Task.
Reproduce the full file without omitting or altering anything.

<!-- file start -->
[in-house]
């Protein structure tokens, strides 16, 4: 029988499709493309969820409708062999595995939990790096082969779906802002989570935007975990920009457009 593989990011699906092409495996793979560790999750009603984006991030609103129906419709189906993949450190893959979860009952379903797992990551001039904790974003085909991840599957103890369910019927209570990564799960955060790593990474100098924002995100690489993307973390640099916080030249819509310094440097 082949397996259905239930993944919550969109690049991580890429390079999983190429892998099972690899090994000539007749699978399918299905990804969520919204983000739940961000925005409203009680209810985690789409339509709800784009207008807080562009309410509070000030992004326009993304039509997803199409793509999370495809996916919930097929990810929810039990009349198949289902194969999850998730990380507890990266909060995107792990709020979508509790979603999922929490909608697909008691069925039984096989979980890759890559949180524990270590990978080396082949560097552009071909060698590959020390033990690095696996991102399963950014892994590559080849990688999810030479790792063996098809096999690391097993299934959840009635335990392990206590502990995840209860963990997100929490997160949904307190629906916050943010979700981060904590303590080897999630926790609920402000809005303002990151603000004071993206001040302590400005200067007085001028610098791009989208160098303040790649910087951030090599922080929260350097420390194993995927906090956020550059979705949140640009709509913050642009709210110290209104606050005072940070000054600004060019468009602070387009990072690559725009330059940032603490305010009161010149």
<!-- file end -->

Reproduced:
[in-house]
């Protein structure tokens, strides 16, 4: 029988499709493309969820409708062999595995939990790096082969779906802002989570935007975990920009457009 593989990011699906092409495996793979560790999750009603984006991030609103129906419709189906993949450190893959979860009952379903797992990551001039904790974003085909991840599957103890369910019927209570990564799960955060790593990474100098924002995100690489993307973390640099916080030249819509310094440097 082949397996259905239930993944919550969109690049991580890429390079999983190429892998099972690899090994000539007749699978399918299905990804969520919204983000739940961000925005409203009680209810985690789409339509709800784009207008807080562009309410509070000030992004326009993304039509997803199409793509999370495809996916919930097929990810929810039990009349198949289902194969999850998730990380507890990266909060995107792990709020979508509790979603999922929490909608697909008691069925039984096989979980890759890559949180524990270590990978080396082949560097552009071909060698590959020390033990690095696996991102399963950014892994590559080849990688999810030479790792063996098809096999690391097993299934959840009635335990392990206590502990995840209860963990997100929490997160949904307190629906916050943010979700981060904590303590080897999630926790609920402000809005303002990151603000004071993206001040302590400005200067007085001028610098791009989208160098303040790649910087951030090599922080929260350097420390194993995927906090956020550059979705949140640009709509913050642009709210110290209104606050005072940070000054600004060019468009602070387009990072690559725009330059940032603490305010009161010149």